My grandmother died ten days ago. She was 88 years old. By all accounts she had lived a colorful life, with three husbands, three children, six grandchildren, and seven great-grandchildren. She routinely stated her intention to live another decade. Even though her body was failing her through arthritis and muscle loss, she hadn’t lost her desire to live, to see those great-grandchildren grow up, to enjoy the daffodils in April. But when she was diagnosed with colon cancer in early January and decided not to put herself through surgery, she knew her days were numbered, and she started to prepare to die.
Much has been written of late about the problems with end-of-life care in America. In an earlier post (Have Christians Made an Idol of Life?) I wrote about Ezekiel Emanuel’s argument that Americans should aspire to die around age 75. For many Americans, the final years are a series of financially debilitating medical decisions that—more importantly—result in suffering for patient and family members alike. Many studies have shown that doctors aren’t well-equipped to talk about death with patients, and often physicians suggest further treatments even when they know it will not serve the patient well. For the alleviation of physical suffering and financial burden, a national conversation about health care and end-of-life care has begun. (See, for instance Dying Shouldn’t Be So Brutal in the New York Times, The Ultimate End-of-Life Plan in the Wall Street Journal, and More on Faith and Life Care here in Christianity Today.)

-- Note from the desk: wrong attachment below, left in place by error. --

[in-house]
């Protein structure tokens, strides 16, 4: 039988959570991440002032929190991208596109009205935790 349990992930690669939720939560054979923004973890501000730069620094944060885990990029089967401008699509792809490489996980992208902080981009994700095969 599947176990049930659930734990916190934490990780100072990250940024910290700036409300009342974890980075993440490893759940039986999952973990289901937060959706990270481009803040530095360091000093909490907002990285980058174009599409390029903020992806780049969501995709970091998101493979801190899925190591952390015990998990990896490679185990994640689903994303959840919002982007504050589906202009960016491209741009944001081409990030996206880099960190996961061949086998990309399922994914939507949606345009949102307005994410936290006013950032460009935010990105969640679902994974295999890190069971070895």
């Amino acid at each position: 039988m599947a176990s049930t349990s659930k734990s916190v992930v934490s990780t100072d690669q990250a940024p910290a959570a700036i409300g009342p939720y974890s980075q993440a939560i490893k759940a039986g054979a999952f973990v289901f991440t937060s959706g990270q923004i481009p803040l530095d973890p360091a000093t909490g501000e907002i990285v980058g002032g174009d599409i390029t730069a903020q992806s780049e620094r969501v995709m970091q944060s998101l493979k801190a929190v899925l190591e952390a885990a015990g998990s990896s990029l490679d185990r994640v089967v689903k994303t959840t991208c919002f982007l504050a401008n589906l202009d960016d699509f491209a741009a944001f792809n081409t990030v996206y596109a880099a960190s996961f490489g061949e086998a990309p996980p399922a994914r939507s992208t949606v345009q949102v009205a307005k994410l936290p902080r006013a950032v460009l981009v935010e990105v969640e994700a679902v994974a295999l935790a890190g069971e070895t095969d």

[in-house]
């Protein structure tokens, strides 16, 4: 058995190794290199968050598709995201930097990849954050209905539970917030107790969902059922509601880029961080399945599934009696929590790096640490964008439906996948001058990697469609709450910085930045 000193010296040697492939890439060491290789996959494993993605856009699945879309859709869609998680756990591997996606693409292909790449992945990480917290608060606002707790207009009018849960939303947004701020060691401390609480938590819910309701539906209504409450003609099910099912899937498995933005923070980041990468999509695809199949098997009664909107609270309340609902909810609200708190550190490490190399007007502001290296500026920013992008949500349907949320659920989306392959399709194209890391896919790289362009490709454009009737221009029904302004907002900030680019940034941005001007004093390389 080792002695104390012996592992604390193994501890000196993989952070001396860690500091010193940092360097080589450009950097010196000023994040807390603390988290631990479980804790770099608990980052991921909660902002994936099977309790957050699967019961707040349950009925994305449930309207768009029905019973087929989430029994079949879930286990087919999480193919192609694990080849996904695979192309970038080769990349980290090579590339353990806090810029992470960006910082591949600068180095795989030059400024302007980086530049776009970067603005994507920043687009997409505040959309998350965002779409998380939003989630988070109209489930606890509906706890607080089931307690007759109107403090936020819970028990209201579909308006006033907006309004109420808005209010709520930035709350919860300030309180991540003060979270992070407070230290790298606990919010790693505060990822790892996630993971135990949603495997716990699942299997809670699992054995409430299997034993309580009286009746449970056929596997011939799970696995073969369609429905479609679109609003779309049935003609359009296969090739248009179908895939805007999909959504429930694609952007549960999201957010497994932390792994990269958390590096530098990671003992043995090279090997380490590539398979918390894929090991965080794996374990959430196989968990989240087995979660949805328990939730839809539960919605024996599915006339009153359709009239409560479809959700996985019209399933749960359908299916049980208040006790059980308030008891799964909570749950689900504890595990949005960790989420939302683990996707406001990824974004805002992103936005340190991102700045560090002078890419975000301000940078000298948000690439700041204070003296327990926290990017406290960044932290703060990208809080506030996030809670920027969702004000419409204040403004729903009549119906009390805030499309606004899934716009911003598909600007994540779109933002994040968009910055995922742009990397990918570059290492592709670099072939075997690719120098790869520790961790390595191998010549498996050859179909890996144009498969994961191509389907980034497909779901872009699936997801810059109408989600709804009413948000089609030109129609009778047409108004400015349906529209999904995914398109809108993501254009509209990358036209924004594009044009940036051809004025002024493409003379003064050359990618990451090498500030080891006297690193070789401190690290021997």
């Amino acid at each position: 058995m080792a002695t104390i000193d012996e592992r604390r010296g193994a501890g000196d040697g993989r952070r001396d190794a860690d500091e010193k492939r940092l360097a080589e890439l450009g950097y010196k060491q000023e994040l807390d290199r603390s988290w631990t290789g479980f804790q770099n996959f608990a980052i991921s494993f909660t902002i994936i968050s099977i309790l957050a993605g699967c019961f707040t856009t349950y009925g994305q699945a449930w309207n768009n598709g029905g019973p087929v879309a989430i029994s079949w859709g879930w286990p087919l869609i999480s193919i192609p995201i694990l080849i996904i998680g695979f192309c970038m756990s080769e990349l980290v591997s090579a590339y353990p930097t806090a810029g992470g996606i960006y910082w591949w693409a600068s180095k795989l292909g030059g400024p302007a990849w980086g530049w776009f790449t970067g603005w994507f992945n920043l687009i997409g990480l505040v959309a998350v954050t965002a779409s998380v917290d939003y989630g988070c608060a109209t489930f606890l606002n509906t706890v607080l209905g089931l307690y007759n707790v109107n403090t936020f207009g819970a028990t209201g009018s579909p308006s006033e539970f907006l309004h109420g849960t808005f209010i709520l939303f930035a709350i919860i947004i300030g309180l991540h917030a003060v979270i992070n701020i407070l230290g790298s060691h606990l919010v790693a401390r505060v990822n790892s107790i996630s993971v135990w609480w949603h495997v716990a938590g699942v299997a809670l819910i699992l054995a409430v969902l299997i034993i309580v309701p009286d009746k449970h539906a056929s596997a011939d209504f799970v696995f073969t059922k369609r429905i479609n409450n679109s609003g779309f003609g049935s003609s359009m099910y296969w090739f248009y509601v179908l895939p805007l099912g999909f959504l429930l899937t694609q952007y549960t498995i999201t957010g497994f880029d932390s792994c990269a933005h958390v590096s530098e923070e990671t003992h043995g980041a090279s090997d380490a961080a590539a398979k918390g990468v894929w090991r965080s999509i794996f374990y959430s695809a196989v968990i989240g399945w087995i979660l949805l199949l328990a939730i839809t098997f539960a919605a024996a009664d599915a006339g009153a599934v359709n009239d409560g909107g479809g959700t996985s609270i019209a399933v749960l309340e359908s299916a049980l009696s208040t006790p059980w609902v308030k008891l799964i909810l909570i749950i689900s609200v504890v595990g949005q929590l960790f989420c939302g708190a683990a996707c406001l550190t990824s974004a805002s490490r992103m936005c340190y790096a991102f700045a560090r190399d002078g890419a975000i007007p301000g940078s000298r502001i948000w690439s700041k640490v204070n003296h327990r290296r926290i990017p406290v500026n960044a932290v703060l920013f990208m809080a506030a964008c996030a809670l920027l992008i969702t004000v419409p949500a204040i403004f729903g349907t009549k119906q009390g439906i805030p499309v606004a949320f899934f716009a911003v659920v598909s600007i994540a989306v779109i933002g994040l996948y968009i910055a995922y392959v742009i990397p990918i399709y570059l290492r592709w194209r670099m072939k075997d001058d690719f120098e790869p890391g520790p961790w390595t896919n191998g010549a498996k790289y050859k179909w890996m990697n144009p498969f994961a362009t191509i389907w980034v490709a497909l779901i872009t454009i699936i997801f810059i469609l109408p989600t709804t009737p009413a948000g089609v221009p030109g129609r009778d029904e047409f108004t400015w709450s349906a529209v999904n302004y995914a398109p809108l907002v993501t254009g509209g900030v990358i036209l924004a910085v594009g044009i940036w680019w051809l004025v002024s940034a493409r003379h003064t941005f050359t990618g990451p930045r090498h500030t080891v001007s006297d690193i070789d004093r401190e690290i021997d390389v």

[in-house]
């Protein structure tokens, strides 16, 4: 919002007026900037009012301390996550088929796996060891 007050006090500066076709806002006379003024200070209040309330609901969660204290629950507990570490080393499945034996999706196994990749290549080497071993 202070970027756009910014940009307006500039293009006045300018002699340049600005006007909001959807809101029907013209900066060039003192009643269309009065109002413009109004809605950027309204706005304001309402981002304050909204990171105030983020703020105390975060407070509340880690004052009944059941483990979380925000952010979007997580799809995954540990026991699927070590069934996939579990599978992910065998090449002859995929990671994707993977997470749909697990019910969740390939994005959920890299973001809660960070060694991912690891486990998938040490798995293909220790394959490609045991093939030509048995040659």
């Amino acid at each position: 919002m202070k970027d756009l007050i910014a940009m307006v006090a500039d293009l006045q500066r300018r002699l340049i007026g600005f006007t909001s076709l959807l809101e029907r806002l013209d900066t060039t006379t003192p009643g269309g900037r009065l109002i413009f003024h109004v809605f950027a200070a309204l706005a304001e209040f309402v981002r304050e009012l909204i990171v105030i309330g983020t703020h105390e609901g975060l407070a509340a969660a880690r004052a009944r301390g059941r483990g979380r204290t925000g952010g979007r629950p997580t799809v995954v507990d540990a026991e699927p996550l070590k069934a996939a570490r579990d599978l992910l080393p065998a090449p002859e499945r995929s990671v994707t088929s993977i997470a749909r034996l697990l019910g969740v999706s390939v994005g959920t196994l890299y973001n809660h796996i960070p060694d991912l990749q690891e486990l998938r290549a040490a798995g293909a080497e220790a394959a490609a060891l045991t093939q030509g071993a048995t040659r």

In my grandmother’s case, good health insurance, financial plenty, devoted family members, and a daughter who had worked for years as an oncology nurse secured the care she needed. She was able to understand the options before her—risky surgery (given her age and physical condition) or palliative care. She chose the latter, and between Hospice and a live-in caregiver, she was able to achieve her goal of minimal pain and maximum lucidity. She died at home, surrounded by family.
But neither money nor medicine could provide the other crucial aspect of care for my grandmother. She needed spiritual care as much as anything else.
It would have been easy to dismiss her as a lost cause. She had walked away from the church sixty years earlier, and her conversations rarely brought up spiritual matters over the course of those decades. And yet, even before she knew about the cancer, she had begun to ask questions about faith. For a long time, she kept it light: “When I die, I’m going to have my own cloud, and all my friends will have a cloud, and we’ll just zoom around and talk to each other.”
She also told me her routine prayer was, “Lord, help me to help myself.”
But then one day last summer, she said, “I don’t pray that same prayer anymore. Now I just lie in bed every morning and pray, ‘Lord, help me.’”
I think she saw it as an admission of weakness, which in a sense it was. But I saw in her simple prayer my own story of recognizing that God was God and I was not. I saw in that prayer the gospel of grace—that even though we can’t earn God’s love or favor, we can cry out to him for it anyway.